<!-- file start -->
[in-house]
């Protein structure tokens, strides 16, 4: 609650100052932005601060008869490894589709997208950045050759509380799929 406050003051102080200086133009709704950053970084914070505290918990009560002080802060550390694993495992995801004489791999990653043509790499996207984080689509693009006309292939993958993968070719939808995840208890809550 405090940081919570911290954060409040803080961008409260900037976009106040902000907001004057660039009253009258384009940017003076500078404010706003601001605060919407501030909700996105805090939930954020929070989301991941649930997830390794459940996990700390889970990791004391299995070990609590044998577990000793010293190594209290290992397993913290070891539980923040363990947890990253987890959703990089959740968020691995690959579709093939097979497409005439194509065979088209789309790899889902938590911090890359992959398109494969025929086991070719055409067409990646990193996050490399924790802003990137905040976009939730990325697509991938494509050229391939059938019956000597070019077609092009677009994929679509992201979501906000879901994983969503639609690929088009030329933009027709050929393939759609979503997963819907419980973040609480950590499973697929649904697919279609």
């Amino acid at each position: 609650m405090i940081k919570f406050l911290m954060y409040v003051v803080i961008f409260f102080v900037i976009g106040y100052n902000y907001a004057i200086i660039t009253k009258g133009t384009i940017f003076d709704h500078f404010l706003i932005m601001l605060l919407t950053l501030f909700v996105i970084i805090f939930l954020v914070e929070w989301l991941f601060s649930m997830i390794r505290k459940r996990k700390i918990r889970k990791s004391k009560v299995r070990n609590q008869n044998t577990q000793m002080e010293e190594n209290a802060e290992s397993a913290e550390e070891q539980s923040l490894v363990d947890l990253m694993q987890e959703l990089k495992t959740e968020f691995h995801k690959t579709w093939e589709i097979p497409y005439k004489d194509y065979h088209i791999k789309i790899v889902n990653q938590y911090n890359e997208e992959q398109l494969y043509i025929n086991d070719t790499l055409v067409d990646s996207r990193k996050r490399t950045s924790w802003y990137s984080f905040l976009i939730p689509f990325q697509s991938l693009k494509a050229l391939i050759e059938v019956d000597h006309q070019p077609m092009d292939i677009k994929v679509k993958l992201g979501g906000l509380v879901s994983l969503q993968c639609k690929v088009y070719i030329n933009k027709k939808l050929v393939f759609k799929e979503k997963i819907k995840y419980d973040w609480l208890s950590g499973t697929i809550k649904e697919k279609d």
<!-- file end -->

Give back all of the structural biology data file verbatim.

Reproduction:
[in-house]
């Protein structure tokens, strides 16, 4: 609650100052932005601060008869490894589709997208950045050759509380799929 406050003051102080200086133009709704950053970084914070505290918990009560002080802060550390694993495992995801004489791999990653043509790499996207984080689509693009006309292939993958993968070719939808995840208890809550 405090940081919570911290954060409040803080961008409260900037976009106040902000907001004057660039009253009258384009940017003076500078404010706003601001605060919407501030909700996105805090939930954020929070989301991941649930997830390794459940996990700390889970990791004391299995070990609590044998577990000793010293190594209290290992397993913290070891539980923040363990947890990253987890959703990089959740968020691995690959579709093939097979497409005439194509065979088209789309790899889902938590911090890359992959398109494969025929086991070719055409067409990646990193996050490399924790802003990137905040976009939730990325697509991938494509050229391939059938019956000597070019077609092009677009994929679509992201979501906000879901994983969503639609690929088009030329933009027709050929393939759609979503997963819907419980973040609480950590499973697929649904697919279609």
């Amino acid at each position: 609650m405090i940081k919570f406050l911290m954060y409040v003051v803080i961008f409260f102080v900037i976009g106040y100052n902000y907001a004057i200086i660039t009253k009258g133009t384009i940017f003076d709704h500078f404010l706003i932005m601001l605060l919407t950053l501030f909700v996105i970084i805090f939930l954020v914070e929070w989301l991941f601060s649930m997830i390794r505290k459940r996990k700390i918990r889970k990791s004391k009560v299995r070990n609590q008869n044998t577990q000793m002080e010293e190594n209290a802060e290992s397993a913290e550390e070891q539980s923040l490894v363990d947890l990253m694993q987890e959703l990089k495992t959740e968020f691995h995801k690959t579709w093939e589709i097979p497409y005439k004489d194509y065979h088209i791999k789309i790899v889902n990653q938590y911090n890359e997208e992959q398109l494969y043509i025929n086991d070719t790499l055409v067409d990646s996207r990193k996050r490399t950045s924790w802003y990137s984080f905040l976009i939730p689509f990325q697509s991938l693009k494509a050229l391939i050759e059938v019956d000597h006309q070019p077609m092009d292939i677009k994929v679509k993958l992201g979501g906000l509380v879901s994983l969503q993968c639609k690929v088009y070719i030329n933009k027709k939808l050929v393939f759609k799929e979503k997963i819907k995840y419980d973040w609480l208890s950590g499973t697929i809550k649904e697919k279609d």